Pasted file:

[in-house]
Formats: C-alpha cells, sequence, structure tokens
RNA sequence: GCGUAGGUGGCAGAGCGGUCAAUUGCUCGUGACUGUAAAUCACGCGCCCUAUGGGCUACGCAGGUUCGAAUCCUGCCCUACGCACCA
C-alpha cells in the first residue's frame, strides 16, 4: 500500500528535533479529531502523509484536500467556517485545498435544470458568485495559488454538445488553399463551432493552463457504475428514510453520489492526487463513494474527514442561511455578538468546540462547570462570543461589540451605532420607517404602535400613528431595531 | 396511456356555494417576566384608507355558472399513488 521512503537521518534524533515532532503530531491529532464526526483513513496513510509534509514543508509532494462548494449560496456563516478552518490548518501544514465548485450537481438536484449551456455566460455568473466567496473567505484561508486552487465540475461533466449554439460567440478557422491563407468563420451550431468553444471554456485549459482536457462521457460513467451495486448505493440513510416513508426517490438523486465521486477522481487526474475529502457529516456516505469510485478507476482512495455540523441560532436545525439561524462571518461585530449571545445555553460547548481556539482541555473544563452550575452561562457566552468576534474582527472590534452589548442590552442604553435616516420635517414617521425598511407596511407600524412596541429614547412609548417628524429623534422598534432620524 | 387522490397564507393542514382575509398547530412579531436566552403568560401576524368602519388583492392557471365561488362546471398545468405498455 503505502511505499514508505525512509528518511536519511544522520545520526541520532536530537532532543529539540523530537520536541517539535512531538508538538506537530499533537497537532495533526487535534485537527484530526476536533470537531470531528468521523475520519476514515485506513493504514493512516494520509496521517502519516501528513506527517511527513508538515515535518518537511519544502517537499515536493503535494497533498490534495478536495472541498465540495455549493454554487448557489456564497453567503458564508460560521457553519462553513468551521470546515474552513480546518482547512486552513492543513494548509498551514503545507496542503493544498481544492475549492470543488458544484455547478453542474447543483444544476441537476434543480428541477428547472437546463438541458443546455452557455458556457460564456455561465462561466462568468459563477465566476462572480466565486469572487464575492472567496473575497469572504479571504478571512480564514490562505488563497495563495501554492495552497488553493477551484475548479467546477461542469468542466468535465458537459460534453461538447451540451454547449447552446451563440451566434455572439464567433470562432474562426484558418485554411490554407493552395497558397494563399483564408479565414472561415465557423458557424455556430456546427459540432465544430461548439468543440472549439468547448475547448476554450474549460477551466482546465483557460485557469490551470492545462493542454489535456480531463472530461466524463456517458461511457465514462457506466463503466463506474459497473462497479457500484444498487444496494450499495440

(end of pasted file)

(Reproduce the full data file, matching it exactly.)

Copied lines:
[in-house]
Formats: C-alpha cells, sequence, structure tokens
RNA sequence: GCGUAGGUGGCAGAGCGGUCAAUUGCUCGUGACUGUAAAUCACGCGCCCUAUGGGCUACGCAGGUUCGAAUCCUGCCCUACGCACCA
C-alpha cells in the first residue's frame, strides 16, 4: 500500500528535533479529531502523509484536500467556517485545498435544470458568485495559488454538445488553399463551432493552463457504475428514510453520489492526487463513494474527514442561511455578538468546540462547570462570543461589540451605532420607517404602535400613528431595531 | 396511456356555494417576566384608507355558472399513488 521512503537521518534524533515532532503530531491529532464526526483513513496513510509534509514543508509532494462548494449560496456563516478552518490548518501544514465548485450537481438536484449551456455566460455568473466567496473567505484561508486552487465540475461533466449554439460567440478557422491563407468563420451550431468553444471554456485549459482536457462521457460513467451495486448505493440513510416513508426517490438523486465521486477522481487526474475529502457529516456516505469510485478507476482512495455540523441560532436545525439561524462571518461585530449571545445555553460547548481556539482541555473544563452550575452561562457566552468576534474582527472590534452589548442590552442604553435616516420635517414617521425598511407596511407600524412596541429614547412609548417628524429623534422598534432620524 | 387522490397564507393542514382575509398547530412579531436566552403568560401576524368602519388583492392557471365561488362546471398545468405498455 503505502511505499514508505525512509528518511536519511544522520545520526541520532536530537532532543529539540523530537520536541517539535512531538508538538506537530499533537497537532495533526487535534485537527484530526476536533470537531470531528468521523475520519476514515485506513493504514493512516494520509496521517502519516501528513506527517511527513508538515515535518518537511519544502517537499515536493503535494497533498490534495478536495472541498465540495455549493454554487448557489456564497453567503458564508460560521457553519462553513468551521470546515474552513480546518482547512486552513492543513494548509498551514503545507496542503493544498481544492475549492470543488458544484455547478453542474447543483444544476441537476434543480428541477428547472437546463438541458443546455452557455458556457460564456455561465462561466462568468459563477465566476462572480466565486469572487464575492472567496473575497469572504479571504478571512480564514490562505488563497495563495501554492495552497488553493477551484475548479467546477461542469468542466468535465458537459460534453461538447451540451454547449447552446451563440451566434455572439464567433470562432474562426484558418485554411490554407493552395497558397494563399483564408479565414472561415465557423458557424455556430456546427459540432465544430461548439468543440472549439468547448475547448476554450474549460477551466482546465483557460485557469490551470492545462493542454489535456480531463472530461466524463456517458461511457465514462457506466463503466463506474459497473462497479457500484444498487444496494450499495440